For NAU, access and attainment are inseparable.
Flagstaff, AZ (PRWEB) December 18, 2014
ACE announced that Northern Arizona University (NAU) and 24 other colleges and universities are joining an alternative credit consortium as part of an innovative initiative to create a more flexible pathway toward a college degree for millions of nontraditional learners.
As part of the 25 institutions serving in this pilot project, NAU has agreed to accept all or most of the transfer credit sought by students who successfully complete courses that are part of a selected pool of about 100 low-cost or no-cost lower division general education online courses. NAU will also help identify the sources, criteria and quality of the courses.
The participating institutions represent a diverse group of four-year and two-year, public and private, non-profit and for-profit colleges and universities that have a strong commitment to access and attainment and serving nontraditional learners.
All participating institutions, including NAU, have agreed to provide anonymized data to ACE regarding the amount of credit their institution accepts, as well as progress and success rates of students transferring in courses through this project.
This initiative is made possible by the generous support of a $1.89 million grant from the Bill & Melinda Gates Foundation. Its initial focus will be on the more than 31 million adults who have completed some postsecondary coursework but lack a degree or credential. Many of these students represent first-generation, low-income students, so findings from this investment likely will apply also to younger students from this population.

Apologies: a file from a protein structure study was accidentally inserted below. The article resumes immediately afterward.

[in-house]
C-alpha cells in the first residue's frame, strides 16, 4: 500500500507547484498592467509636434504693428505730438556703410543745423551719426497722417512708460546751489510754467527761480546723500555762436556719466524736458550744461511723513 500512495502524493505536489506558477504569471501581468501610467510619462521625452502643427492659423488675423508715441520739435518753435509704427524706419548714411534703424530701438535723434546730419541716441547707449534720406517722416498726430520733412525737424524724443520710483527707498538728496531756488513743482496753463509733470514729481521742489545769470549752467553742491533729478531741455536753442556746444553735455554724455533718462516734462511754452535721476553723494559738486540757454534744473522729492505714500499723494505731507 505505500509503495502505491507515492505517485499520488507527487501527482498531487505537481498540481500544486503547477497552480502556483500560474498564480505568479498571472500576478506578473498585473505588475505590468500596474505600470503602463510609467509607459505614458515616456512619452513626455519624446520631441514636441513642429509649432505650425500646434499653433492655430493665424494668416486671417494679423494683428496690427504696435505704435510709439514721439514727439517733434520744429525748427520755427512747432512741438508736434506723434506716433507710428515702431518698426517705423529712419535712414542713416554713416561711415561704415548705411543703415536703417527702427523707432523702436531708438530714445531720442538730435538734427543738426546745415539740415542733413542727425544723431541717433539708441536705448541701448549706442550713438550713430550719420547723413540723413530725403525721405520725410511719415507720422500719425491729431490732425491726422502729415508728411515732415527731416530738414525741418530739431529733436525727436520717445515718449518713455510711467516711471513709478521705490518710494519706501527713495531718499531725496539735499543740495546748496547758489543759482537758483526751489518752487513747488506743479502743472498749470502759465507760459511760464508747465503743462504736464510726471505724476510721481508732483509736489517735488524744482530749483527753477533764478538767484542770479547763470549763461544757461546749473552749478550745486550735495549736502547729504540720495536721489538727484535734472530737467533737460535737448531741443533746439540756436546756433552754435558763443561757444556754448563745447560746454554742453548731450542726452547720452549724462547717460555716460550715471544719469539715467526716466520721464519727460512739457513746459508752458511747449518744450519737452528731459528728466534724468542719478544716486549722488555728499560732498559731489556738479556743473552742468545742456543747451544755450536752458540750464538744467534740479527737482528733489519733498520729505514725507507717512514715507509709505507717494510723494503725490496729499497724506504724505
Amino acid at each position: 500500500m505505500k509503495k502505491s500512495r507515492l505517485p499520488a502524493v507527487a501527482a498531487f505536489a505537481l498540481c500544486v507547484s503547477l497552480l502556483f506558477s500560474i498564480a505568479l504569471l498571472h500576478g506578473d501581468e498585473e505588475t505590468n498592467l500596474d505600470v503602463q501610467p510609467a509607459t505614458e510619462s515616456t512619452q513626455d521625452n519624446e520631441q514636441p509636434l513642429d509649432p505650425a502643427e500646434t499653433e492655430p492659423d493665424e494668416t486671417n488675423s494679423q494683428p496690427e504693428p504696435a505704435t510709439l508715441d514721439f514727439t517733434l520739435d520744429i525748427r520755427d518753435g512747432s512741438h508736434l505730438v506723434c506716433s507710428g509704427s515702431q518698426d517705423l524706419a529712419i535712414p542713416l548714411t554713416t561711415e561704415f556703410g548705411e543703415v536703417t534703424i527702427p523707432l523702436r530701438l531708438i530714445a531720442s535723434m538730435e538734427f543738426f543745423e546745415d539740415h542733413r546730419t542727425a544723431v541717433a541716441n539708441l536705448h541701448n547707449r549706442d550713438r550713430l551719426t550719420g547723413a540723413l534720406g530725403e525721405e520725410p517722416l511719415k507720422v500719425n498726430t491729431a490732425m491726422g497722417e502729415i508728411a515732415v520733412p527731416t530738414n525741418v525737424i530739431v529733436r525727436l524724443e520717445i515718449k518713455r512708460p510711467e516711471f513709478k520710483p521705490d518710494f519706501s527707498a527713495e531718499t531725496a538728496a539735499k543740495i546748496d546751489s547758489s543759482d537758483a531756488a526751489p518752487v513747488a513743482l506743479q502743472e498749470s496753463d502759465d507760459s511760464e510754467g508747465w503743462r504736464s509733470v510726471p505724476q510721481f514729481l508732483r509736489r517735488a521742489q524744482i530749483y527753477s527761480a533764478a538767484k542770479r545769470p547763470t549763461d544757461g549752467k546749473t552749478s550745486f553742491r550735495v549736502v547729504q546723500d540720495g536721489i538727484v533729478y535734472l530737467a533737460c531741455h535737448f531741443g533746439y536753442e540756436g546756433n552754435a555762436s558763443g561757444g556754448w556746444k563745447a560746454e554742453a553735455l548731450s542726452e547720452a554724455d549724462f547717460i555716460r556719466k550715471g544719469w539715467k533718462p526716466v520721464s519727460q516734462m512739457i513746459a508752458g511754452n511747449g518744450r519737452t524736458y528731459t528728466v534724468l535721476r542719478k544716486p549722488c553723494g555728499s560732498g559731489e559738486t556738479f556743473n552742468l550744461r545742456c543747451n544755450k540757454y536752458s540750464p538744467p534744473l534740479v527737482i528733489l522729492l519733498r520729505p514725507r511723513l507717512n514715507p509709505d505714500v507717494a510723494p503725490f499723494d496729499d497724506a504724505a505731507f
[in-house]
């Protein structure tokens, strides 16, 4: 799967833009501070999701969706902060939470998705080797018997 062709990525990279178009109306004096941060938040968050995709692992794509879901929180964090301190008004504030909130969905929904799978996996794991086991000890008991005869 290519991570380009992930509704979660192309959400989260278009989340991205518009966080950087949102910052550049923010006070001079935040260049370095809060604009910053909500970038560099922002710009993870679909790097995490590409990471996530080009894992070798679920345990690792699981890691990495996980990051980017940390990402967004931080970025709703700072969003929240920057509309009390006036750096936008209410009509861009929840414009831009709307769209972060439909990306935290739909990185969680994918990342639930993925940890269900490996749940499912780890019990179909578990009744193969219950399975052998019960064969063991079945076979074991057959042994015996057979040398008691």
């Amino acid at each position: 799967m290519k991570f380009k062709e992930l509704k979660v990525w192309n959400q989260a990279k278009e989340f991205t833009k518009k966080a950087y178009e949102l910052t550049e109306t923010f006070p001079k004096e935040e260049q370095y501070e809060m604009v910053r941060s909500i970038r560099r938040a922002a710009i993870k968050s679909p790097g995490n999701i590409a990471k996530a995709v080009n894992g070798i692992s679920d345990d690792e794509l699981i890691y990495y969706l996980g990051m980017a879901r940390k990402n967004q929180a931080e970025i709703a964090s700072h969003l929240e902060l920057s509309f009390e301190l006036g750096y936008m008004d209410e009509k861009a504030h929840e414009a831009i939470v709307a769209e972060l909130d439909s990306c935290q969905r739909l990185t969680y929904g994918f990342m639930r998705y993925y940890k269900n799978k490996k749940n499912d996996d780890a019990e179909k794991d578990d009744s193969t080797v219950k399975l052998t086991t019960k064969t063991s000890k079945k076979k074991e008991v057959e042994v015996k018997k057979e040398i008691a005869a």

“For NAU, access and attainment are inseparable,” said, Dr. Fred Hurst, Senior Vice President of Extended Campuses. “We look forward to working with our ACE colleagues to expand and improve higher education opportunities for nontraditional learners.”
As an additional part of the effort, ACE will expand its current work in the area of college credit recommendations by developing a quality framework and guidelines for issuing recommendations for digital micro-credentials, non-degree certificate programs, and competency-based programs like NAU’s Personalized Learning.
“This project will yield multiple and long-lasting benefits to the participating institutions, the wider higher education community and potentially millions of nontraditional learners,” said Deborah Seymour, ACE assistant vice president for education attainment and innovation. “It will help lead to the greater acceptance of alternative forms of credit in a way that ensures quality and encourages more people to complete their postsecondary education.”
About The Extended Campuses of Northern Arizona University: For more than 30 years, the Extended Campuses of Northern Arizona University has delivered a respected, accredited and affordable university education to students wherever they want to learn. Non-traditional students, including working adults, are empowered to advance personally and professionally through a network of more than 30 satellite campuses throughout Arizona and extensive online options offering over 100 degrees, certificate and endorsement programs across various disciplines. NAU-Extended Campuses continues to introduce innovative educational options to fulfill the growing need for public administrators, health professionals, teachers, business experts and community leaders within the state of Arizona, and beyond. To learn more about The Extended Campuses at Northern Arizona University, go to http://www.nau.edu/extended.